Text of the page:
From School Library Journal
Grade 1-3-A look at the basic characteristics of bats in language that early readers can handle. Milton's data is accurate and her writing style is above average for this type of book. She varies both sentence structure and length while keeping the vocabulary manageable. Millicent Selsam and Joyce Hunt's First Look at Bats (Walker, 1991) goes into more detail about specific types of bats, while Milton centers on general characteristics, life cycle, and family patterns. In addition, she tries to correct some inaccurate beliefs about these mammals. Moffatt's sharp and crisp cut-paper collages, similar to those in Molly Bang's The Paper Crane (Greenwillow, 1985), appear on every page. She uses different colors to emphasize details and shades of color to make some pages appear three dimensional. Particularly striking are the pictures showing the birth of a bat and an owl chasing one. Children will be drawn into Bats from the first look at the cover. An attractive addition to any collection.Mary Ann Bursk, Bucks County Free Library, Levittown, PA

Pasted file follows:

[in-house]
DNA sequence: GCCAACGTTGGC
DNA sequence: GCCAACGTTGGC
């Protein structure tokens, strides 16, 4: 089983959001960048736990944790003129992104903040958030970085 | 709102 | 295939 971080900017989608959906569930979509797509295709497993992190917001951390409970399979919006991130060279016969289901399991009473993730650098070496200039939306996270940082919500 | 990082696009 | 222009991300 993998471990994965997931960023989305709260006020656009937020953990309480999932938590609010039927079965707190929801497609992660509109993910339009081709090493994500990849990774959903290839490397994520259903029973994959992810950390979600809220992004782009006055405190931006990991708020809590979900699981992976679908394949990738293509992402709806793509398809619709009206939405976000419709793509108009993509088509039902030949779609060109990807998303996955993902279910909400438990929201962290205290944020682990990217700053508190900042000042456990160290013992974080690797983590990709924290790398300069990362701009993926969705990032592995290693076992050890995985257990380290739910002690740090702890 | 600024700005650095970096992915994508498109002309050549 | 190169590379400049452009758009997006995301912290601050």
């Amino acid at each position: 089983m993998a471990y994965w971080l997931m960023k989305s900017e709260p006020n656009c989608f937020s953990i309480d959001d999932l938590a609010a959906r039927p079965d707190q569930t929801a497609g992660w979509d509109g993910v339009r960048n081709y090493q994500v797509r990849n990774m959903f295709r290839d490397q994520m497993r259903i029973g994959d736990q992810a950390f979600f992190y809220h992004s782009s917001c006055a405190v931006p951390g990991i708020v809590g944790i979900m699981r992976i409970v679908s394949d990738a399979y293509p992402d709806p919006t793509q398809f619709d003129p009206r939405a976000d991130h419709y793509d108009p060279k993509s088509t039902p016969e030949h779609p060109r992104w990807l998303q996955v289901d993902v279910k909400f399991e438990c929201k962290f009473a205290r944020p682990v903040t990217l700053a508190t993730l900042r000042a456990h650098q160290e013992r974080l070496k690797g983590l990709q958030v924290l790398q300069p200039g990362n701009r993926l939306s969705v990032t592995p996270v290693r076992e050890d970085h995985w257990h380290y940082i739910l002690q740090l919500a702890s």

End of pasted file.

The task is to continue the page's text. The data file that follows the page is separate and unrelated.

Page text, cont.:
Copyright 1994 Reed Business Information, Inc.
Gr. 1-3. This simple text, written in short sentences, packs in lots of information about creatures that fascinate kids. The design is cheerful, with brightly colored papercut collage illustrations that create a 3-D effect. Some of the pictures are funny, especially those that show our fear of vampire bats and Dracula, and kids will be drawn into reading the compelling facts. Hazel Rochman